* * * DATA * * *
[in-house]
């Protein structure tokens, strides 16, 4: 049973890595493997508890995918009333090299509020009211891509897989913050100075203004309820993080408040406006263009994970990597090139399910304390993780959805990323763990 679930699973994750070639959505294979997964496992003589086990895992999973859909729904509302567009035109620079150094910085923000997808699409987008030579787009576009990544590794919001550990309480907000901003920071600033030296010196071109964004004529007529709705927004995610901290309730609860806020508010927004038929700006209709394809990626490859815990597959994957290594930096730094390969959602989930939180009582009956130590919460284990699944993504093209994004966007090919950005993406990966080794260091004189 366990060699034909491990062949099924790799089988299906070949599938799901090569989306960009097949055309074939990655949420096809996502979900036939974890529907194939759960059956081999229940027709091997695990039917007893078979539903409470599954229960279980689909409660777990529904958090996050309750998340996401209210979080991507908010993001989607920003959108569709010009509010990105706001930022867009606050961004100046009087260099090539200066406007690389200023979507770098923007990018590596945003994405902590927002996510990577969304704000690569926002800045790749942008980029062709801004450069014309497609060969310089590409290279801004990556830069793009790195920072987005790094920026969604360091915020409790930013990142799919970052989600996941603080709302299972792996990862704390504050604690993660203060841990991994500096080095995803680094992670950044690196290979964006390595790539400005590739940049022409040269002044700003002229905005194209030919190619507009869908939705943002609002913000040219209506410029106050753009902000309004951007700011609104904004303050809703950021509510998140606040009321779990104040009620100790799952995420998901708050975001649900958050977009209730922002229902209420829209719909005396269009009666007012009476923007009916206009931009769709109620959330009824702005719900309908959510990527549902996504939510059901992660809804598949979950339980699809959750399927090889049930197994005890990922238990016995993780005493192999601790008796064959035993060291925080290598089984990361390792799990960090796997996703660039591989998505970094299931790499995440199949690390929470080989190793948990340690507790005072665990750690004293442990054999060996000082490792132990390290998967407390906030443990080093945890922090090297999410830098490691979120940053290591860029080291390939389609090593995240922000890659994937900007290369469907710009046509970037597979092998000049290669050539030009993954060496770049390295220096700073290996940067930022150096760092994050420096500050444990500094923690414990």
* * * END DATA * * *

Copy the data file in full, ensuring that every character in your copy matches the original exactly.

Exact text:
[in-house]
């Protein structure tokens, strides 16, 4: 049973890595493997508890995918009333090299509020009211891509897989913050100075203004309820993080408040406006263009994970990597090139399910304390993780959805990323763990 679930699973994750070639959505294979997964496992003589086990895992999973859909729904509302567009035109620079150094910085923000997808699409987008030579787009576009990544590794919001550990309480907000901003920071600033030296010196071109964004004529007529709705927004995610901290309730609860806020508010927004038929700006209709394809990626490859815990597959994957290594930096730094390969959602989930939180009582009956130590919460284990699944993504093209994004966007090919950005993406990966080794260091004189 366990060699034909491990062949099924790799089988299906070949599938799901090569989306960009097949055309074939990655949420096809996502979900036939974890529907194939759960059956081999229940027709091997695990039917007893078979539903409470599954229960279980689909409660777990529904958090996050309750998340996401209210979080991507908010993001989607920003959108569709010009509010990105706001930022867009606050961004100046009087260099090539200066406007690389200023979507770098923007990018590596945003994405902590927002996510990577969304704000690569926002800045790749942008980029062709801004450069014309497609060969310089590409290279801004990556830069793009790195920072987005790094920026969604360091915020409790930013990142799919970052989600996941603080709302299972792996990862704390504050604690993660203060841990991994500096080095995803680094992670950044690196290979964006390595790539400005590739940049022409040269002044700003002229905005194209030919190619507009869908939705943002609002913000040219209506410029106050753009902000309004951007700011609104904004303050809703950021509510998140606040009321779990104040009620100790799952995420998901708050975001649900958050977009209730922002229902209420829209719909005396269009009666007012009476923007009916206009931009769709109620959330009824702005719900309908959510990527549902996504939510059901992660809804598949979950339980699809959750399927090889049930197994005890990922238990016995993780005493192999601790008796064959035993060291925080290598089984990361390792799990960090796997996703660039591989998505970094299931790499995440199949690390929470080989190793948990340690507790005072665990750690004293442990054999060996000082490792132990390290998967407390906030443990080093945890922090090297999410830098490691979120940053290591860029080291390939389609090593995240922000890659994937900007290369469907710009046509970037597979092998000049290669050539030009993954060496770049390295220096700073290996940067930022150096760092994050420096500050444990500094923690414990």